# Matrix Equations

1. Mar 8, 2016

### DiamondV

1. The problem statement, all variables and given/known data

2. Relevant equations
Inverse of an (nxn) (n=2 only) square matrix:

3. The attempt at a solution

The answer provided in the solutions does the exact same thing except, where my ?? are. It does A = BCB^-1. Where as I do A = CBB^-1. When I was doing this question I was wondering the same thing. I know matrix multiplication isnt associative( AB isnt equal to BA), so how do I know which way to form the equations? I mean how am I meant to know whether its meant to be A=CBB^-1 or BCB^-1?

2. Mar 8, 2016

### Samy_A

Matrix multiplication is associative. You probably meant to write that matrix multiplication isn't commutative.

Since matrix multiplication isn't commutative, when you multiply one side of an equation to the left, you must multiply the other side of the equation to the left as well. Same for multiplying to the right.
So if $X=Y$, then $AX=AY$ and $XA=YA$, but not necessarily $XA=AY$.
(Here $X,\ Y, \ A$ are square matrices of the same dimension.)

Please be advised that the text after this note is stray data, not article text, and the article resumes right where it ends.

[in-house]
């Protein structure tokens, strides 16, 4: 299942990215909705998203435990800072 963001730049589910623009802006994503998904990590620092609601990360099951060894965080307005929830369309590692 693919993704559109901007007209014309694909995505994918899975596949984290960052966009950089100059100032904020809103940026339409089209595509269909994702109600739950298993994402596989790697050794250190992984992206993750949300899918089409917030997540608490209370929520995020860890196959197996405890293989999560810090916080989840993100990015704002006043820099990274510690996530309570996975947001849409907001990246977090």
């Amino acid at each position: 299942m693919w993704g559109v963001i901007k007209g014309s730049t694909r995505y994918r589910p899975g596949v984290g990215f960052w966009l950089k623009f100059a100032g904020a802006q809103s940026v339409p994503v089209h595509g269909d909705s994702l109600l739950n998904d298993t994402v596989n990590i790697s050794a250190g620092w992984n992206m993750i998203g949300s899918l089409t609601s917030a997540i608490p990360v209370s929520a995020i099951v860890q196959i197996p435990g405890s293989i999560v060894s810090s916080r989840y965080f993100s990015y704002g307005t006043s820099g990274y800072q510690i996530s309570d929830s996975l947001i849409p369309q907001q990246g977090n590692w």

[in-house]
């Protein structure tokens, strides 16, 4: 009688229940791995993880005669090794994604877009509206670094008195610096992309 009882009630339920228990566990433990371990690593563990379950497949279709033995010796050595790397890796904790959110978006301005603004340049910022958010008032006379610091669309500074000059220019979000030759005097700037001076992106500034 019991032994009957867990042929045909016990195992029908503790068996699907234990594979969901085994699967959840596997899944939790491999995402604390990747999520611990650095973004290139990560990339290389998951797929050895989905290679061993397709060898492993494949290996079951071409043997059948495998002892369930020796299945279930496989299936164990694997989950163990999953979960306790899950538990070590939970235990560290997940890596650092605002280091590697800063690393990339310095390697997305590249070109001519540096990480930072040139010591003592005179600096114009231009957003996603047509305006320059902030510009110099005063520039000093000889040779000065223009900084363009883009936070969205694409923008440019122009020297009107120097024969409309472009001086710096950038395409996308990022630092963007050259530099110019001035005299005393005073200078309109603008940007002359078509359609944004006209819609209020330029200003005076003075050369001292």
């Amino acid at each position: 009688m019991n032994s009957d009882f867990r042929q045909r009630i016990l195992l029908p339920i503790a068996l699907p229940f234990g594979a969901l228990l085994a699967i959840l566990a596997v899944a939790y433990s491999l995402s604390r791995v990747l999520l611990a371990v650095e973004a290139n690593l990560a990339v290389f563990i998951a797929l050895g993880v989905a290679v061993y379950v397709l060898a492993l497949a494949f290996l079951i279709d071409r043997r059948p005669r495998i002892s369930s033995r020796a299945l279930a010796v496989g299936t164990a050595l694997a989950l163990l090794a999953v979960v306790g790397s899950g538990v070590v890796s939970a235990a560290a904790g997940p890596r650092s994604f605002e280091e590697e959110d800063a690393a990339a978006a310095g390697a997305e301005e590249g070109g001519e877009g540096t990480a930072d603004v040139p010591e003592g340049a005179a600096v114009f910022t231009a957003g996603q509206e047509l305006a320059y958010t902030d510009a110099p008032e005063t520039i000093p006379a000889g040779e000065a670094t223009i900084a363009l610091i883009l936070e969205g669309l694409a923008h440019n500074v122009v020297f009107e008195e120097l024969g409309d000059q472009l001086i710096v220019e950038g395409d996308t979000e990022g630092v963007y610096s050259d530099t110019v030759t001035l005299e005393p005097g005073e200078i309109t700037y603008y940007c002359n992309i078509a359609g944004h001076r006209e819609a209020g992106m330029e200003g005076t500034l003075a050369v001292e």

Now in your case: apply this rule to $B^{-1}AB=C$ to get $A=BCB^{-1}$.

3. Mar 8, 2016

### DiamondV

Ah. so essentially whatever order they are in the at the left is the same order they get applied to on the right?

4. Mar 8, 2016

### Ray Vickson

No: they do not have the same order on the two sides.Look again, carefully.

5. Mar 9, 2016

### DiamondV

Not understanding it completely. So say if I multiply the left side by some variable X and I put it to the left of whatever is already there, I have to do the same to the right? like say A=C, would be XA = XC?

6. Mar 9, 2016

### Samy_A

Yes, this is correct. If A=C, then XA=XC.

7. Mar 9, 2016

### DiamondV

Ah. Thanks a lot!

8. Mar 9, 2016

### HallsofIvy

You are given that $B^{-1}AB= C$. Knowing that matrix multiplication is not commutative, get rid of the "$B^{-1}$" on the left by multiplying, by B, on both sides on the left: $B(B^{1}AB)= BC$. Because matrix multiplication is "associative" that is the same as $(BB^{-1})AB= AB= BC$. And to get rid of the "B" or the right, multiply on both sides by $B^{-1}$ on the right to get $(AB)B^{-1}=A(BB^{-1})= A= BCB^{-1}$. It's just a matter of keeping track of which side you are on!